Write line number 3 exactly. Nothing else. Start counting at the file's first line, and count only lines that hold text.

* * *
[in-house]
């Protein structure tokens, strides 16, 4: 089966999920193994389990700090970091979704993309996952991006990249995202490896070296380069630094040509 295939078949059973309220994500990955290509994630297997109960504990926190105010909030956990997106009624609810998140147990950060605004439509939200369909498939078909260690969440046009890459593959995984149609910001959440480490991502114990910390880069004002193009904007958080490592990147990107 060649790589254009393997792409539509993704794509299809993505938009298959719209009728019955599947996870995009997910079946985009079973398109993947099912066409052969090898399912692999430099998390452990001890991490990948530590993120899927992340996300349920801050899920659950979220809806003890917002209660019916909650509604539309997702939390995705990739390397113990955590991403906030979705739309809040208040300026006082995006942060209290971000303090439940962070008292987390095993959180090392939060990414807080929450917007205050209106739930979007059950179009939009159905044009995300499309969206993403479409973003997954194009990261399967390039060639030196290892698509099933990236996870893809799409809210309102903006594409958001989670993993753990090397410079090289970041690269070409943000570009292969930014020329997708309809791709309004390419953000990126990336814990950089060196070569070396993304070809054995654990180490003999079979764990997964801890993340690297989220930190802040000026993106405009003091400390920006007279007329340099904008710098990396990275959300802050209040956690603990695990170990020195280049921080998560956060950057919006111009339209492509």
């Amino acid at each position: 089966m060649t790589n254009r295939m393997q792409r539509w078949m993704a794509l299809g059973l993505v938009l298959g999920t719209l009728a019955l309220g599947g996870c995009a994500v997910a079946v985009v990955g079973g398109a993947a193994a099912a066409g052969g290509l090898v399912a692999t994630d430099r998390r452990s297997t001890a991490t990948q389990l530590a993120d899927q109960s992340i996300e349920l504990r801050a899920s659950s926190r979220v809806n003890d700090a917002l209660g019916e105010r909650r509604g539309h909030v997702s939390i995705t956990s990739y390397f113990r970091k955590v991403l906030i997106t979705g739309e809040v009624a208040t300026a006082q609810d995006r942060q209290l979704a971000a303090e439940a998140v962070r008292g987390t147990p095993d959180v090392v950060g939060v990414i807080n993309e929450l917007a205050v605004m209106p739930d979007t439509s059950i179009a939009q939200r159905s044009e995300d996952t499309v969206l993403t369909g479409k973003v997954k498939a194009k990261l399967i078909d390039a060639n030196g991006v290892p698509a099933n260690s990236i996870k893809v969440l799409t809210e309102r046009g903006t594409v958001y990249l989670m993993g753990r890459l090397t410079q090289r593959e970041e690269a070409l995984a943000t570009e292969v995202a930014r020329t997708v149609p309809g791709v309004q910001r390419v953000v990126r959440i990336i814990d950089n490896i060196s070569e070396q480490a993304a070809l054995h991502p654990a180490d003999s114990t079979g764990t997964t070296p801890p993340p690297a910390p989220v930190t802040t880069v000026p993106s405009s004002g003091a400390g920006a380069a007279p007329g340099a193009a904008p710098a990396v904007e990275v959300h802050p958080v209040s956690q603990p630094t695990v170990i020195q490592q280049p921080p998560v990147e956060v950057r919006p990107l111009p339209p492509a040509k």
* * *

């Amino acid at each position: 089966m060649t790589n254009r295939m393997q792409r539509w078949m993704a794509l299809g059973l993505v938009l298959g999920t719209l009728a019955l309220g599947g996870c995009a994500v997910a079946v985009v990955g079973g398109a993947a193994a099912a066409g052969g290509l090898v399912a692999t994630d430099r998390r452990s297997t001890a991490t990948q389990l530590a993120d899927q109960s992340i996300e349920l504990r801050a899920s659950s926190r979220v809806n003890d700090a917002l209660g019916e105010r909650r509604g539309h909030v997702s939390i995705t956990s990739y390397f113990r970091k955590v991403l906030i997106t979705g739309e809040v009624a208040t300026a006082q609810d995006r942060q209290l979704a971000a303090e439940a998140v962070r008292g987390t147990p095993d959180v090392v950060g939060v990414i807080n993309e929450l917007a205050v605004m209106p739930d979007t439509s059950i179009a939009q939200r159905s044009e995300d996952t499309v969206l993403t369909g479409k973003v997954k498939a194009k990261l399967i078909d390039a060639n030196g991006v290892p698509a099933n260690s990236i996870k893809v969440l799409t809210e309102r046009g903006t594409v958001y990249l989670m993993g753990r890459l090397t410079q090289r593959e970041e690269a070409l995984a943000t570009e292969v995202a930014r020329t997708v149609p309809g791709v309004q910001r390419v953000v990126r959440i990336i814990d950089n490896i060196s070569e070396q480490a993304a070809l054995h991502p654990a180490d003999s114990t079979g764990t997964t070296p801890p993340p690297a910390p989220v930190t802040t880069v000026p993106s405009s004002g003091a400390g920006a380069a007279p007329g340099a193009a904008p710098a990396v904007e990275v959300h802050p958080v209040s956690q603990p630094t695990v170990i020195q490592q280049p921080p998560v990147e956060v950057r919006p990107l111009p339209p492509a040509k």